Yakuza 6: The Song of Life: Farewell, Kiryu-san, my old friend
My love of Sega’s Yakuza series has been well-documented on this site. If you haven’t read my last blog post on why I think the series is so great (and, for goodness sake, why not?), you can find it here but the Yakuza games hold a special place in my heart.
First appearing on the PlayStation 2, the Yakuza games chronicle the life of former (but now disgraced) Yakuza, Kazuma Kiryu. I’ve seen Kiryu grow as a character through the series and while in Yakuza 6, he might be a little older (younger foes constantly refer to him as old man before they inevitably get their arses handed to them on a plate), he might have a little more grey around the temples, but he still carries the presence of a Yakuza (he was Fourth Chairman, after all), despite insisting to people he is just a civilian.
Yakuza 6 (PlayStation 4 only) focuses on Kiryu returning to Kamurocho after spending time in prison for past crimes, hoping to live out the rest of his days in peace in the orphanage he founded, with Haruka, the young girl he fostered it’s kind of complicated). On his return, he finds that Haruka is missing and while searching for her in Kamurocho, learns she is in a coma after a hit and run – and she has a new born son. Kiryu return to Onomichi Jingaicho in Hiroshima to find out what happened to Haruka.
While it’s not crucial to have played previous Yakuza games before (there is a good video run down in the main menu that will get you up to date) and Yakuza 6 is probably the most accessible of the series, I feel for a series like this it’s always good to have played at least one other game as you’ll be aware of the backstory and have been introduced to keyl characters such as like Makoto Date, Kiryu’s arch-nemesis Goro Majima, and Kiryu’s once best friend Nishikiyama.
While previous Yakuza games tended to stick to the one location, Kamurocho, Yakuza 6 ventures forth to Onomichi Jingaicho in Hiroshima. Having a new location really adds depth to the game’s narrative, and there’s an interesting dynamic on display as a big city Yakuza gets to grips with how things are in the provinces. Like previous Yakuza games, the towns are jammed pack with restaurants, entertainment venues, convenience stores and bars. As is common throughout Japan, there are lots and lots of vending machines in Yakuza 6, too.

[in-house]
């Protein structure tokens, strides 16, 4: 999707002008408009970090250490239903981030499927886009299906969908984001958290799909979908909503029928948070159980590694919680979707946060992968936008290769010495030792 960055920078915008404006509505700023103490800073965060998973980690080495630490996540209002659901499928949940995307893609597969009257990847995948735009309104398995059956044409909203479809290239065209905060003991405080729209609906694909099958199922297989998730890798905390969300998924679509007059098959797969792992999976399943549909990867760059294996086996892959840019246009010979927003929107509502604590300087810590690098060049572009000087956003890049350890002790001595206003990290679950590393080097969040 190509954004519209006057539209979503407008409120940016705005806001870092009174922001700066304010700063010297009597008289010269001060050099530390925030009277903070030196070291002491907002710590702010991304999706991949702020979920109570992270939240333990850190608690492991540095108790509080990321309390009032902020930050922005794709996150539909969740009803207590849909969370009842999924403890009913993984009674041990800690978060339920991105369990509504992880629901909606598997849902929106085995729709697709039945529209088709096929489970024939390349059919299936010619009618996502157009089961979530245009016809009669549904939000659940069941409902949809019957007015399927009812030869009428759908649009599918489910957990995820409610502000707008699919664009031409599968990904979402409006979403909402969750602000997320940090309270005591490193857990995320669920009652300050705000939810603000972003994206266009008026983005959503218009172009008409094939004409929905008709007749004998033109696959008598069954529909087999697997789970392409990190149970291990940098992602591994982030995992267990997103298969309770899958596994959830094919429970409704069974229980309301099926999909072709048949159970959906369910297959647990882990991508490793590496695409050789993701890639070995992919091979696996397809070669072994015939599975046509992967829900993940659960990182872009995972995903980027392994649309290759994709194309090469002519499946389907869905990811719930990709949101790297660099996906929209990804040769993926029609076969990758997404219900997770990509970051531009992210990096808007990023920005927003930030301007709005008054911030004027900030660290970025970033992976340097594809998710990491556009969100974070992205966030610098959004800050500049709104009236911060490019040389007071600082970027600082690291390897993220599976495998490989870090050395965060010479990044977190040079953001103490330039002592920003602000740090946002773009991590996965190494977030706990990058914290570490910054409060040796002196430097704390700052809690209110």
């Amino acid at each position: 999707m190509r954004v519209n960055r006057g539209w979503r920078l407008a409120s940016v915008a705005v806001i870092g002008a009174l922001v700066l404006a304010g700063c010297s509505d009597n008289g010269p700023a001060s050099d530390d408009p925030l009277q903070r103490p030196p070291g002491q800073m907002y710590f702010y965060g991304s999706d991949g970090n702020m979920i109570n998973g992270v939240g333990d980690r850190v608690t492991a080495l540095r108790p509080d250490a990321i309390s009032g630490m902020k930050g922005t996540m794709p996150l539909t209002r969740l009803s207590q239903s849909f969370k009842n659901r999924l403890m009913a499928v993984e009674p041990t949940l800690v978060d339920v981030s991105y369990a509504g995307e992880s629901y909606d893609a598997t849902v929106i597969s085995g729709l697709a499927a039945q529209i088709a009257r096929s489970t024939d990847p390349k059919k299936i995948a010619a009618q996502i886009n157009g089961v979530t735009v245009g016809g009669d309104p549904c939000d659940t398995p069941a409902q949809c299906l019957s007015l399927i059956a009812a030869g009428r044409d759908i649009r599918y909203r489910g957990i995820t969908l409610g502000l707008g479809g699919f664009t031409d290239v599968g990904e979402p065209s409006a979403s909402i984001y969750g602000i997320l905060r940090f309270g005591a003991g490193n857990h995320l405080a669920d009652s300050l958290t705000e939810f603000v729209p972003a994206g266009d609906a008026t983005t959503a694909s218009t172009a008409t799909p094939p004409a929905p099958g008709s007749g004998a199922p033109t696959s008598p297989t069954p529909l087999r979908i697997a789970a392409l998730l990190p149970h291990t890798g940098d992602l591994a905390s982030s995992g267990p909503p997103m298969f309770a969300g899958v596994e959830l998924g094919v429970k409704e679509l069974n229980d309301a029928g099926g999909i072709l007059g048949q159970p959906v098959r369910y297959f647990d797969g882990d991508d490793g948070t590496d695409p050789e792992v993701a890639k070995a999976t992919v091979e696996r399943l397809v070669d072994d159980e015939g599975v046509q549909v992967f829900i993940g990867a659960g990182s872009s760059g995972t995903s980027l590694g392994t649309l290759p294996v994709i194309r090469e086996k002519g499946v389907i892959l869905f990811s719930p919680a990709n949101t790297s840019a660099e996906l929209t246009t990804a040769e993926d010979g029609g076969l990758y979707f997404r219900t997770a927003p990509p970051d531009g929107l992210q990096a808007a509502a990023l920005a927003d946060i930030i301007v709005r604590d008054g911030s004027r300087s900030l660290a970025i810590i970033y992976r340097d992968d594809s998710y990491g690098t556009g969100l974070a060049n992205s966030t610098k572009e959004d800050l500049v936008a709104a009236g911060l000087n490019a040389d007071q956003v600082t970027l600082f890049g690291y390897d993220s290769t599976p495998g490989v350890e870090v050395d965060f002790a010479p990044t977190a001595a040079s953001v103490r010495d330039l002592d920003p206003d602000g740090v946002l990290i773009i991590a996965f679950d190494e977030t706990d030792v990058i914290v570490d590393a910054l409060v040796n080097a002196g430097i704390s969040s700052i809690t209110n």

Combat has always been an important part of the Yakuza series. In earlier games, Kiryu could mix between four different styles, each one different to the other . Things are slightly different in Yakuza 6 (gone are the variety of fighting styles), but ultimately, combat centres around Kiryu building up his “heat” meter, which he can then activate (with the R2 button) and unleash a variety of punches and kicks with delivers powerful finishing moves. I thought some of the finishes in Yakuza 0 and Kiwami were over-the-top but in Yakuza 6 they take things to a whole new level.
New to Yakuza 6, is the clan battles, which has Kiryu ordering fighters he has recruited to help fight other street gangs. It’s view from the top-down perspective with Kiryu (you) ordering colleagues who to attack. It has a very strategy game feel to it, with different strength units.
Another thing the series has always been known for is its off-the-wall side missions and Yakuza 6 does not disappoint. To be honest, they’re the type of quests that you’d only find in a Japanese game. Many of them are just head-scratchingly bonkers but they make you smile and don’t feel out-of-place.
One, for example, sees Kiryu dressing up as Onomichi Jingaicho’s mascot Ono (which has a head of an orange with a bowl of ramen noodles as a hat) because the normal person who played the mascot just didn’t turn up. Another mission sees him having to stop and sing lullabies to Haruka’s baby son – who he is carrying around with him at times – while he scours Onomichi Jingaicho after hours in search of baby formula. Speaking of babies, a nice touch is that when Kiryu encounters rivals on the street and it initiates a random fight, if he’s holding the baby, there’s a cut scene showing him handing the infant to a bystander before he launches into the fight. It’s those little details that are reasons why I just can’t get enough of Kazuma Kiryu and the Yakuza games.
There will be some who are put off by the off-the-wall side quests and the countless cut scenes with lines of dialogue that help move the story forward, but for me, that’s all part of what makes the series so great. Visually and technically, Yakuza 6 is the best of the lot with amazing attention to detail when it comes to facial features of characters and the details of the environments. I also like the fat that (apart from the original Yakuza) the audio is Japanese with English subtitles: It just adds even more atmosphere to the game.
Yakuza 6 is said to be the last game of the series featuring Kazuma Kiryu, w hich will be a shame, but what is also a shame is that the Yakuza series isn’t as popular as it should be in the West: It’s a series that deserves more attention from gamers thanks to its deep narrative and strong character development. I can’t recommend the series highly enough but if you’re still on the fence, Sega has released a timed demo of Yakuza 6 that might whet your appetite.
Sayonara, Kiryu-san, it’s been a pleasure knowing you.
Thanks to Five Eight Distribution for the review copy of Yakuza 6: The Song of Life which was redeemed via digital distribution.